People in business over the internet like to act like what they are doing is so new and exciting and technologically advanced that the “old rules” no longer apply. Sometimes that’s true (chances are my two-year-old will never know what a “newspaper” is). Sometimes it’s not (paperless office my ass).
But old laws always still apply. Stealing cable (another thing my kid will probably not use) is stealing cable even if you are paying somebody else to steal the cable for you.
For instance, when you rent out your place to somebody else, you become a landlord. It doesn’t matter if you rent it out through AirBnB. AirBnB is just a travel agent (this post should be in a time capsule) with an impressive roster of vacation rentals….
The landlord-tenant relationship can be complicated and varies significantly across different states. But in most states, landlords have rights and responsibilities. And some of those responsibilities can be a goddamn hassle, especially if you end up with a tenant who is well aware of his or her rights. Look, if being a landlord was easy, everyone would do it.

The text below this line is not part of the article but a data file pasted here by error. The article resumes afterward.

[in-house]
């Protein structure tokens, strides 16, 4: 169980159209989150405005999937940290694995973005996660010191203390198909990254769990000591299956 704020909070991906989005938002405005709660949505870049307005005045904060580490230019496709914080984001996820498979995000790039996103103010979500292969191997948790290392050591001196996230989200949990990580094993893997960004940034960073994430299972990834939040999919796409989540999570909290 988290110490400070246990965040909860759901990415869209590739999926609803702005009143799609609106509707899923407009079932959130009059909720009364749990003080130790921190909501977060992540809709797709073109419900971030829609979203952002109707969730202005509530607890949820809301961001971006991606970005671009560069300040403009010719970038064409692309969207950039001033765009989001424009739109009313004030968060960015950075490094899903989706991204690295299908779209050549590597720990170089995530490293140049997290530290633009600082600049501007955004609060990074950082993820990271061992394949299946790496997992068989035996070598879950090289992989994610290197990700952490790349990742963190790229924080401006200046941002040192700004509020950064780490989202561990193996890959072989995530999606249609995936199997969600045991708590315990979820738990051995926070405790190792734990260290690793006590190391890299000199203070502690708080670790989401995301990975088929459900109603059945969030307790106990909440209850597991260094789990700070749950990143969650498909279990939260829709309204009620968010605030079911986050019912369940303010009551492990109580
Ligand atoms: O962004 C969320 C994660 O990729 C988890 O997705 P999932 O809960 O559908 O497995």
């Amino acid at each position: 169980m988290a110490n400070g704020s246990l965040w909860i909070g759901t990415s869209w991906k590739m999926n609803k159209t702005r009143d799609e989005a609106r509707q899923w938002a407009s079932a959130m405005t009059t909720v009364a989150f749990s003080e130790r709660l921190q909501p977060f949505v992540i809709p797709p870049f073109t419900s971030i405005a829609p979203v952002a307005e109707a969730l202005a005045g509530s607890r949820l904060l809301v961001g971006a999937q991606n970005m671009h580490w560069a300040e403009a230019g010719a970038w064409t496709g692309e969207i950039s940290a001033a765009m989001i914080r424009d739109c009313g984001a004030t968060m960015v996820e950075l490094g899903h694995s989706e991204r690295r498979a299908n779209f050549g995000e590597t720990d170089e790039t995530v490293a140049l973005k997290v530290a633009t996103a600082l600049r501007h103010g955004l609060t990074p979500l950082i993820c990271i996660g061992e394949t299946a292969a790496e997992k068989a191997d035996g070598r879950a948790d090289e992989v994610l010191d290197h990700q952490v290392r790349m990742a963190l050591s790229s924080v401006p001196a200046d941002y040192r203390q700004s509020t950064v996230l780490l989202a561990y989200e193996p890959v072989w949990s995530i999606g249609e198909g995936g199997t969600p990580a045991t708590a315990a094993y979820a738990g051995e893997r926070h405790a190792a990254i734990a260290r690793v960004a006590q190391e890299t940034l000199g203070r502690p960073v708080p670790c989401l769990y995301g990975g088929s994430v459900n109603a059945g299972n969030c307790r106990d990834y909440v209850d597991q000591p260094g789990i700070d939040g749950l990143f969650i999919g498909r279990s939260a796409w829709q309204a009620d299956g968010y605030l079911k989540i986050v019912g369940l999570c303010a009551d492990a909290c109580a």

Of course, AirBnB wants everyone to do it, so it kind of downplays the significant legal ramifications of renting out your property. A woman in California who I’m guessing has no formal legal training is now experiencing the downside of having an income property.
The San Francisco Chronicle reports on a “horror story” happening to Cory Tschogl. She rented our her Palm Springs vacation condo to a long-term tenant who now will not leave.
The tenant sounds like a real ass and Tschogl seems like a nice lady, so you feel sorry for her. But the eviction process in California is long and involved. If you’ve rented a unit for more than 30 days, the landlord has to serve you with an official eviction notice, and then give you 30 additional days to vacate. After that, you can start a process that will eventually lead to a non-paying tenant getting physically ejected, D.J. Jazzy Jeff-style, from the unit…